The Texas Chain Saw Massacre
From The Art and Popular Culture Encyclopedia
The Texas Chain Saw Massacre is a 1973 American horror film, written, directed and produced by Tobe Hooper and Kim Henkel, who had writing credits. The film features a cast of many unprofessional actors. The film, despite its label as excessively graphic, does not rely so much on explicit gore to generate terror in the audience as it does on pacing, suspense, the deserted location and dramatic tension.
The plot of the film revolves primarily around a group of friends on a road trip in rural Texas. The purpose of the road trip is to visit the hometown of Sally and Franklin's father in order to check on their grandfather's grave after reports of grave robbing. After their van runs out of gas, the group of friends visits the childhood home of Sally and Franklin's father where they are attacked by a family of cannibalistic men, including the chainsaw-wielding Leatherface.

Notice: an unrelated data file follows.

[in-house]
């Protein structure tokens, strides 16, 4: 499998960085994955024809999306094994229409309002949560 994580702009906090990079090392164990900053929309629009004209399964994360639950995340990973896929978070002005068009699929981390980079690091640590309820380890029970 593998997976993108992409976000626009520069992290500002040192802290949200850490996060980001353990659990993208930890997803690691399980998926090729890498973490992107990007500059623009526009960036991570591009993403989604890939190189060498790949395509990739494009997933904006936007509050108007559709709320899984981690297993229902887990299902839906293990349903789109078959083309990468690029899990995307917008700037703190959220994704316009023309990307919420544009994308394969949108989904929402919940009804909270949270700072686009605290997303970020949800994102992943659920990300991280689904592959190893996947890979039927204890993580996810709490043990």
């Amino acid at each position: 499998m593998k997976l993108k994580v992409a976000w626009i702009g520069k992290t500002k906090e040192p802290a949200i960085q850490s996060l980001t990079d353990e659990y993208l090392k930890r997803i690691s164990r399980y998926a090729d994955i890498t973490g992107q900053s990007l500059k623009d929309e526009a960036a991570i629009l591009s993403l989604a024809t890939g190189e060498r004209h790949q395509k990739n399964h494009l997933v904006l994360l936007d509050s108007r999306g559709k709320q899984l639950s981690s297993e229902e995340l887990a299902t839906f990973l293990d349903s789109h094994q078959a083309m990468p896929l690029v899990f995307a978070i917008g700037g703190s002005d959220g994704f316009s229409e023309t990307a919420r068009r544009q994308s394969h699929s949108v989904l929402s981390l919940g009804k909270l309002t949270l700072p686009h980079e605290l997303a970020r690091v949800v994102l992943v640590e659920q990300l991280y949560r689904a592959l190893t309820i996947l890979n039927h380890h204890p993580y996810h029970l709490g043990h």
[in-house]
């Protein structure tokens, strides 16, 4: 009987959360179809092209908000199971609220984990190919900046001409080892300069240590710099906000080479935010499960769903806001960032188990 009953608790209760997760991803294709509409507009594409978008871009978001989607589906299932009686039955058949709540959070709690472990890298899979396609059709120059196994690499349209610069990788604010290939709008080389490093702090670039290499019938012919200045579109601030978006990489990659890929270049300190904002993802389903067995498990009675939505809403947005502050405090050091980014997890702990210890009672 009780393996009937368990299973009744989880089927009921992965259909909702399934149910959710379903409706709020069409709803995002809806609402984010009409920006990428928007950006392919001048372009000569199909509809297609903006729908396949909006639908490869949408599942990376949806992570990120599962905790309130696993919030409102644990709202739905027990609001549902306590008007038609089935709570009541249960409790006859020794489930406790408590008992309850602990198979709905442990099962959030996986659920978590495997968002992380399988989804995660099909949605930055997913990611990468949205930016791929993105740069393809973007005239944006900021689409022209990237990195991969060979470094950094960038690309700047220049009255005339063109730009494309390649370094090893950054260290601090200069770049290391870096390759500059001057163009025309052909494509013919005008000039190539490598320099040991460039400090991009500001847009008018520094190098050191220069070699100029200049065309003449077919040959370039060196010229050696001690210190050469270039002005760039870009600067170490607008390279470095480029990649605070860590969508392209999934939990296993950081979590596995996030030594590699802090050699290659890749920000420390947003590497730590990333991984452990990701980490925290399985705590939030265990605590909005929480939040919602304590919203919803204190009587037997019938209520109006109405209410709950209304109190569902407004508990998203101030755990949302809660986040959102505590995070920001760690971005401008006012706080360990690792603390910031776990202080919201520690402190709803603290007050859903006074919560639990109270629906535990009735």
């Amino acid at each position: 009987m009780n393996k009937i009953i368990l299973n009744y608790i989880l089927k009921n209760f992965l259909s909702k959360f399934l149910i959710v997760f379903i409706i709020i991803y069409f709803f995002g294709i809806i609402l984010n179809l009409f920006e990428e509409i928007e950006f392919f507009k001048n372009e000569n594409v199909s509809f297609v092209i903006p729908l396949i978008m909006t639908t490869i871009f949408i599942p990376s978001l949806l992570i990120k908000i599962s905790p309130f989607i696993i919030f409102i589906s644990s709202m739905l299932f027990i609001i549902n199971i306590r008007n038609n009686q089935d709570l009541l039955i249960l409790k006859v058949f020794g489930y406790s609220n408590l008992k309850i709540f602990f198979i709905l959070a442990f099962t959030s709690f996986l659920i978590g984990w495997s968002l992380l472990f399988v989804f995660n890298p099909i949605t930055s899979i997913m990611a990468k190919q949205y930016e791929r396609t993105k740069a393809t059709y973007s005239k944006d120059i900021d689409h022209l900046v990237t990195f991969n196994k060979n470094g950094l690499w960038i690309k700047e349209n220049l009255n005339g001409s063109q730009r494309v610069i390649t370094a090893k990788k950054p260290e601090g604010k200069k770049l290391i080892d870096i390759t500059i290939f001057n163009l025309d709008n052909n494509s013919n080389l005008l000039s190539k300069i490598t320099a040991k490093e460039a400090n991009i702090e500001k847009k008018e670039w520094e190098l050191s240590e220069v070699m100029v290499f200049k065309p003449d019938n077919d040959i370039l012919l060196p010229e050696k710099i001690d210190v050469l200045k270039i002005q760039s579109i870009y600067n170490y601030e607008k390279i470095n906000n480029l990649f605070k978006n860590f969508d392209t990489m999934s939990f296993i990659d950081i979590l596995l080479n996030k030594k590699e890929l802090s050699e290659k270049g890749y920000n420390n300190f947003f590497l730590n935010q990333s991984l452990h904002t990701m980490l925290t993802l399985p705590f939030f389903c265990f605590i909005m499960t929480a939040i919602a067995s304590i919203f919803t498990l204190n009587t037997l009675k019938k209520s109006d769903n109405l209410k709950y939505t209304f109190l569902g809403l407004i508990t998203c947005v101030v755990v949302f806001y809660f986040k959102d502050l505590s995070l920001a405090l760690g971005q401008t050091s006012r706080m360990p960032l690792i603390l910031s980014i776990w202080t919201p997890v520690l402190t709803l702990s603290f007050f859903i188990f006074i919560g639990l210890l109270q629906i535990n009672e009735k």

The film was an independent production, produced on a budget of just $83,532 and went on to gross $36,000,000 at the US box office in 1974 — making it the most successful independent film of all time, until surpassed by Halloween (1978).